Port Adelaide star Ollie Wines says the realisation that he's not a "silky smooth mid" and his willingness to finally trust coach Ken Hinkley played a key role in propelling him to Brownlow medal glory.
Wines became the first Port player to win the AFL's most coveted individual award when he polled 36 votes in Sunday's thrilling count to edge out Western Bulldogs skipper Marcus Bontempelli (33) and Melbourne star Clayton Oliver (31).
The win was some consolation following the team's disastrous 71-point preliminary final loss to the Bulldogs.
Wines, who hails from the Murray River town of Echuca, considered leaving the Power at the end of a difficult 2019 in order to return to Victoria.
The star on-baller had struggled with fitness and form issues, was forced to spend time in the SANFL when fully fit, and was stripped of his title as co-captain.
But still under contract, Port Adelaide didn't entertain the prospect of letting him go.
Wines is happy with how things worked out despite not yet having a premiership to his name, and he also revealed that it took him years to have full trust in Hinkley.
"It probably took me a while to really trust Kenny," Wines told reporters on Monday.
"I had a lot of conversations with mum about it - 'I've got to trust Ken and what he's done for me'. It's paid dividends.
"Sometimes putting my ego away and trusting Ken to make the decisions (is what I needed to do). I think at times he is very tough on selection. He has been for me.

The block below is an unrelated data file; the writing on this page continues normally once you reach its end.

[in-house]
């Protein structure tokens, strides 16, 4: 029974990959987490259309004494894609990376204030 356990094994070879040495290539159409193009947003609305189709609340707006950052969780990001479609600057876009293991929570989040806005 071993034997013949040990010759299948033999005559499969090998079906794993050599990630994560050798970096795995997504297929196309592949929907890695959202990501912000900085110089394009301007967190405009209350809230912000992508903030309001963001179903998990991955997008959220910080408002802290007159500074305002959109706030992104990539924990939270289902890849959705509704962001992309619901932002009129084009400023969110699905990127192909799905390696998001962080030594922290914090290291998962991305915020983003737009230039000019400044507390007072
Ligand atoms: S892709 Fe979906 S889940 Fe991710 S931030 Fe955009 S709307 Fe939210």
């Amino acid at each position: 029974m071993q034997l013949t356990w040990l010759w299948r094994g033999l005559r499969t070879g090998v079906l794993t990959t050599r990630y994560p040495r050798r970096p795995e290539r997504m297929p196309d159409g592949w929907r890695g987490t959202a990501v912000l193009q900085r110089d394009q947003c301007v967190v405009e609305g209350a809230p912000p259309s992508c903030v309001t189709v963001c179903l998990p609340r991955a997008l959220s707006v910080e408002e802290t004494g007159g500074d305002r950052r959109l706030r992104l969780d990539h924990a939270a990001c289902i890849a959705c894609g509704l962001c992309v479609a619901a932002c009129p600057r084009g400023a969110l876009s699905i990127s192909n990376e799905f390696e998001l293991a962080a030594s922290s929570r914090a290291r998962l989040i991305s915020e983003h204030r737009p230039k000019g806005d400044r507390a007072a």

"I've doubted his calls at times but now I know he's always got the best intentions for me in mind.
"As much as we get angry and grumpy at times with decisions coaches make, you've got to understand they've got the best intentions in mind.
"They want you to succeed. They want the team to succeed so you've got to put your full trust in them."
Wines, who is now contracted to Port until the end of 2026, elevated his form to a new level this year, averaging 32.4 possessions and 5.9 clearances per game.
The 26-year-old said simplifying his game had paid massive dividends.
"I probably accepted my role a little bit and understood I wasn't going to be the silky smooth mid that carved outside the contest," Wines said.
"All Ken needed from me week in, week out was to put my head over the ball inside and dish it to the guys on the outside, who were the creative, more talented players.
"I don't think I've got a lot of talent, but probably as my Mum said ... I'm a bit of a stayer and will stick it tough to the end and grind it out.
"So once I simplified my game a little bit more, everything just clicked from there."
Australian Associated Press